AMES 197.301 | Tuesday | 2:00 - 5:00

The Landscape of Dreams: Sleep, Dreams and Fantasy in the Renaissance
Maria Ruvoldt, Mellon Fellow in History of Art
The must-have book for fashionable Italians in 1499 was the Hypnerotomachia Poliphili, a lavishly illustrated dream-narrative that recorded the fantastic adventures of Poliphilo as he tracked his beloved Polia through a landscape of classical ruins populated by nymphs and pagan deities. Soon translated into French and English, this immensely popular text testifies to the Renaissance fascination with dreams and dream-imagery. In this class, we will investigate early modern perceptions of sleep and dreams, asking what dreaming meant to a culture that had never heard of Sigmund Freud. We will examine how sleep and dreams were defined by physicians, poets and artists, viewed as tools for diagnosis, indicators of character and occasions for divine inspiration. We will read Renaissance handbooks of dream interpretation, dream-narratives and records of dreams, and look at paintings, drawings and engravings on the subject of dreaming as we explore the links between sleep, dreams and fantasy in Renaissance culture. (Distribution)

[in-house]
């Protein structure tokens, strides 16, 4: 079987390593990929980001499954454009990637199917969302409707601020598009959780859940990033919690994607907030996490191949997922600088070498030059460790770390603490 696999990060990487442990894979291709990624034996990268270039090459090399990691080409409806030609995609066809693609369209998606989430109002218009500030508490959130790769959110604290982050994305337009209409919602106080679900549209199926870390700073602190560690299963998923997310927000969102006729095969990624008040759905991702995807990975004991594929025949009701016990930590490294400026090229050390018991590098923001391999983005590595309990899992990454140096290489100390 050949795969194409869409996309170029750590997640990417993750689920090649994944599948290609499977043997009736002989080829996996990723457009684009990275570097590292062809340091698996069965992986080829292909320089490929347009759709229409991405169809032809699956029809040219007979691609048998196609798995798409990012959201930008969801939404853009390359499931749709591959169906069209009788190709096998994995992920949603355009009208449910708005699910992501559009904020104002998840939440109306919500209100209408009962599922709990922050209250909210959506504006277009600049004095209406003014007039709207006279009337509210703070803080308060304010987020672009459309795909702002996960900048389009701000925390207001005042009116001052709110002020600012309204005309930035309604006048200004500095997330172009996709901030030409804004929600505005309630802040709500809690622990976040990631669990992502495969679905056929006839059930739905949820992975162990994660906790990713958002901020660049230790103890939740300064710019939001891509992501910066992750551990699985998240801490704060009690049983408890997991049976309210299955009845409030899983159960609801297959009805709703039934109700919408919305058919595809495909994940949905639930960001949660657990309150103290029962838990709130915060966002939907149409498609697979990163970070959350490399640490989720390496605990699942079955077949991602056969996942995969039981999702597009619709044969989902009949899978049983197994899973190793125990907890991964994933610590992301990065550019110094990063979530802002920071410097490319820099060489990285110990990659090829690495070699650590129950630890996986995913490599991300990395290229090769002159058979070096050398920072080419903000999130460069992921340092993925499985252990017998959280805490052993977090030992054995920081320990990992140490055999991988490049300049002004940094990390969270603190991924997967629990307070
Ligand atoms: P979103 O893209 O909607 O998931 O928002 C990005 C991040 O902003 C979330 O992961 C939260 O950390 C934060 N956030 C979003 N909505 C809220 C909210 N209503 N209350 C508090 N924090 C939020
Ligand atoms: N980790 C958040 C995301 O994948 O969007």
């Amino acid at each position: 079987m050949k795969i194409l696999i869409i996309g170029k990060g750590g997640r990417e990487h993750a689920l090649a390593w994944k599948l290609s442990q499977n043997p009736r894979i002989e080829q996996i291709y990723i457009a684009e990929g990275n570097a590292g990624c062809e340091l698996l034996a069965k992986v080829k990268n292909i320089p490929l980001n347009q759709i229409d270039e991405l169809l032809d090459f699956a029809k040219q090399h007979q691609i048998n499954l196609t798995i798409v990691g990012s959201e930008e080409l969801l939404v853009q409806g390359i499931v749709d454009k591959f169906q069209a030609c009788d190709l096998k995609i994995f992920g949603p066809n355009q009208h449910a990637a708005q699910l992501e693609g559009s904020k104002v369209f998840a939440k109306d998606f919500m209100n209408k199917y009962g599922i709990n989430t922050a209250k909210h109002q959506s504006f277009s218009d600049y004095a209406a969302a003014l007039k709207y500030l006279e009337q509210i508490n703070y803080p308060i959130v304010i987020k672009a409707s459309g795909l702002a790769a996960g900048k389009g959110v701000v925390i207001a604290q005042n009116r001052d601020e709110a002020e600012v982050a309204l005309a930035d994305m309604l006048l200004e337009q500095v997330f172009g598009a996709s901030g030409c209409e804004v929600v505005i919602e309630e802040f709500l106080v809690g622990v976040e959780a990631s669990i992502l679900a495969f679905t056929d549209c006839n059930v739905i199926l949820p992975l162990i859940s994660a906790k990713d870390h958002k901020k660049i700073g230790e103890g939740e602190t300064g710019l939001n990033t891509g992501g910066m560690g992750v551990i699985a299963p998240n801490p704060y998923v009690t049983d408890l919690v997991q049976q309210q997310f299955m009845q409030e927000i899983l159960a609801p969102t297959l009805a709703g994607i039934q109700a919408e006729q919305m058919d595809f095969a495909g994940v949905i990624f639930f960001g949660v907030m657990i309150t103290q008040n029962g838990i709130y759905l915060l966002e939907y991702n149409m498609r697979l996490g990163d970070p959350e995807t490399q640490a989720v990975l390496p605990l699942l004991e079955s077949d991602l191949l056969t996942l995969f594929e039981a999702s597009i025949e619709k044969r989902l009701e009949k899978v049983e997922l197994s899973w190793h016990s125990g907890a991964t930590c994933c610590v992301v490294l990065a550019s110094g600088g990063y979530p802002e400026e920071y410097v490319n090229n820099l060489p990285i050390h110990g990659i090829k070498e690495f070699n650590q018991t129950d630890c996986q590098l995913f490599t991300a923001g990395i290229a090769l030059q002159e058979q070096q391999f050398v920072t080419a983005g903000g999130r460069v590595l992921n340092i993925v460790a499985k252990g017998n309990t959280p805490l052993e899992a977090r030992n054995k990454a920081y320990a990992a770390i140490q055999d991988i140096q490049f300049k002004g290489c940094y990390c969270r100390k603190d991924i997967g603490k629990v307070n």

ARTH 100.301 | Tuesday | 4:30 - 7:30

The Image of the Absent: The Icon and Visual Revelation
Warren Woodfin, Mellon Fellow in History of Art
Byzantine worshipers in the middle ages might be expected, on entering a church, to be able to recognize a large number of saints from their portraits. Although legend held that images of Christ and the Virgin had been painted in their own lifetimes, most saints depended on revelation through dreams and visions in order that a true likeness be made. In this course, we will examine the interchange between visionary text and visible image in forging the gallery of Byzantine saints. We will look at the debates over the nature of the icon and its connection to the represented subject, its prototype, in the 8th and 9th centuries. We will also examine images that seem to contradict the strict of iconographic likeness settled on by the Orthodox Church in its official theology. (Distribution)